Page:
Recently we’ve seen a few larger superyachts have been getting in on the trend, too. The new Cloud 9, a 61 metre Sanlorenzo delivered in 2021, volunteers a generous dip pool in a prime spot on the foredeck.

Cloud 9 reminding us how she got her name
Photo: Guillaume Plisson / Davide Lovatti

Feadship’s 94 metre Viva, delivered in 2021, has a similar arrangement. Azure is also responsible for Viva’s design. “I think a large number of people have been inspired by this feature,” says Nguyen. “But it’s very personal as well. You have to think about how you’re going to use your foredeck. We have a client right now who likes sunset sailing, so they want to sit on the foredeck and make use of it. I think it’s a really cool place to have a Jacuzzi.”

Sterns worth shouting about

On-the-water living at its finest on the Benetti Oasis 40M
Photo: Benetti

Yacht layouts are constantly evolving in line with market demands. In 2022 we might expect to see more of a focus on the stern area, following clients’ desires to reconnect with nature and spend more time closer to the water. Sanlorenzo’s 34 metre SX112, first unveiled in 2020, is a prime example of a reimagined stern that prioritises waterfront living over an enclosed beach club or tender garage.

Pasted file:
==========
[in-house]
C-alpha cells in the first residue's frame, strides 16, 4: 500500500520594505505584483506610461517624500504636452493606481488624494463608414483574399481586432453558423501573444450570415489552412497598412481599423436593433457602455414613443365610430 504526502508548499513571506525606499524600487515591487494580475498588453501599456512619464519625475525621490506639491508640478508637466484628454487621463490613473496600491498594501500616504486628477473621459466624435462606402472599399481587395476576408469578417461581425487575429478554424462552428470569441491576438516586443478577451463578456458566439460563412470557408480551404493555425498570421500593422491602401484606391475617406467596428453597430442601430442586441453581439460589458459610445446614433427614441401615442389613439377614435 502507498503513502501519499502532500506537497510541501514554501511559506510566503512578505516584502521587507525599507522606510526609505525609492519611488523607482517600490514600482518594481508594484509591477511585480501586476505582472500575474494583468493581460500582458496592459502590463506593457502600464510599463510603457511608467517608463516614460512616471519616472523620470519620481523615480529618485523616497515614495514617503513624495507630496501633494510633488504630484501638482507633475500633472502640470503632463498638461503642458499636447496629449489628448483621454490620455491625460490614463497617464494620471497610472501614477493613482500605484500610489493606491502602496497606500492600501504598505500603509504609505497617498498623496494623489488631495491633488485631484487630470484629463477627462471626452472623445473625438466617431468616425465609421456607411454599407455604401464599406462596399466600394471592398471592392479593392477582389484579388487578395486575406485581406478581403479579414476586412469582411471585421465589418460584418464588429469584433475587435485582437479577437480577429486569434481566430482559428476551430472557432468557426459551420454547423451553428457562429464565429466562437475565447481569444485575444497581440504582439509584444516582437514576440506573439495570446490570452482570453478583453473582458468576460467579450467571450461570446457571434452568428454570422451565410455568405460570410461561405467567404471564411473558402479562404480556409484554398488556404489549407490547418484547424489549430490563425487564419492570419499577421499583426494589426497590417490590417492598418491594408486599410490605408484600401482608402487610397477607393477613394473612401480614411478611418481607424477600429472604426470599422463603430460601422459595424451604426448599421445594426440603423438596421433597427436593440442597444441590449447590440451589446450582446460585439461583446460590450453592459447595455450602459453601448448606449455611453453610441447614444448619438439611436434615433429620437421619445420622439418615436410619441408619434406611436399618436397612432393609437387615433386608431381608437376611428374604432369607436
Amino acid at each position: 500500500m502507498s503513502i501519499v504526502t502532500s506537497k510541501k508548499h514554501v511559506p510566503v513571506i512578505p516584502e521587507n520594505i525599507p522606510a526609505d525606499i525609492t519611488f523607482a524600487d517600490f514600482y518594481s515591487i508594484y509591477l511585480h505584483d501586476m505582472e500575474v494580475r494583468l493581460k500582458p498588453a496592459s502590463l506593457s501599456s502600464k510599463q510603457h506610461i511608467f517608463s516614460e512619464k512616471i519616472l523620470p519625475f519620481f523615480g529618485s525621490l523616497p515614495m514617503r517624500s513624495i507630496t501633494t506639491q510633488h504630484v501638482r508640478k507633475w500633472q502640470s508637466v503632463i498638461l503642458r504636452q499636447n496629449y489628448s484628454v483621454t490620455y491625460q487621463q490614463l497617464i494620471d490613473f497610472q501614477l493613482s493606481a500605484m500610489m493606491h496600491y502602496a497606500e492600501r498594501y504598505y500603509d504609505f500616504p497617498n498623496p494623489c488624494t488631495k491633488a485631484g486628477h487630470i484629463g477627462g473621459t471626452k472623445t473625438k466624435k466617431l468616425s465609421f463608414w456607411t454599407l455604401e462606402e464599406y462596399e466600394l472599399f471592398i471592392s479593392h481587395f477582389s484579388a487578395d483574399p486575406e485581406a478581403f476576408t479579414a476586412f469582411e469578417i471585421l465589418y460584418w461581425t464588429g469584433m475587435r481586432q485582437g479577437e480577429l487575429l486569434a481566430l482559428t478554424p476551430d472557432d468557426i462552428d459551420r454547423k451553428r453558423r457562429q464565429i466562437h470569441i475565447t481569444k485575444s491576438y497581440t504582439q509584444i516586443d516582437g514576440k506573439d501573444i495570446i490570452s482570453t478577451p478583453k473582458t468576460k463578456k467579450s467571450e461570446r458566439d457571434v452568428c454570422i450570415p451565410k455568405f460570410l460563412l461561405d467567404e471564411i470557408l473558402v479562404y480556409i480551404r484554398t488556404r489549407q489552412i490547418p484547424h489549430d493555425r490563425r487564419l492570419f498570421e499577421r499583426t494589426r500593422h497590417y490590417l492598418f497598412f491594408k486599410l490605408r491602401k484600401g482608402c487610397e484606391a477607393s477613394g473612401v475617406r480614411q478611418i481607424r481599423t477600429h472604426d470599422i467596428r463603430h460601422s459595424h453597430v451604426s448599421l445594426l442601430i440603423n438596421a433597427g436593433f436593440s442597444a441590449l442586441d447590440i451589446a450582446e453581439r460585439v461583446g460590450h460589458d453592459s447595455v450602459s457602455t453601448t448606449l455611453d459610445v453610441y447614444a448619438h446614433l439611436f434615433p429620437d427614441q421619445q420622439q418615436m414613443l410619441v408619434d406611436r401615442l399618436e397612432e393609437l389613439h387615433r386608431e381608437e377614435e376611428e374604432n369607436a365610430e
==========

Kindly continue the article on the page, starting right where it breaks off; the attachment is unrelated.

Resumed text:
Geco 's enormous swim platform has proved popular among charterers
Photo: Yachtfilmpro and Studio Reskos

Benetti’s Oasis deck, a feature that was first unveiled on the 40 metre Oasis 40M, takes the trend a step further. Conceived by exterior designers RWD and interior designers bonetti/kozerski architecture, this wide-open deck space features unfolding bulwarks, sofa seating and a low-slung rectangular dip pool.

Photo: Yachtfilmpro and Studio Reskos

In 2020, Admiral’s 55 metre metre Geco took to the seas sporting another take on a stern ‘lounge.’ The design evolved from a simple set of steps and a swim platform into a spacious protected seating area complete with bulwarks, submersible stairs and a teak deck that wraps over the edge of the platform to meet the sea.

Retro returns

Motopanfilo means 'motor yacht' in Italian
Photo: Benetti

On shore, a vintage revival means bold colours, loud patterns and all-out maximalism. At sea, the trend manifests itself more subtly, but the retro revival is still there in the lines of certain boats.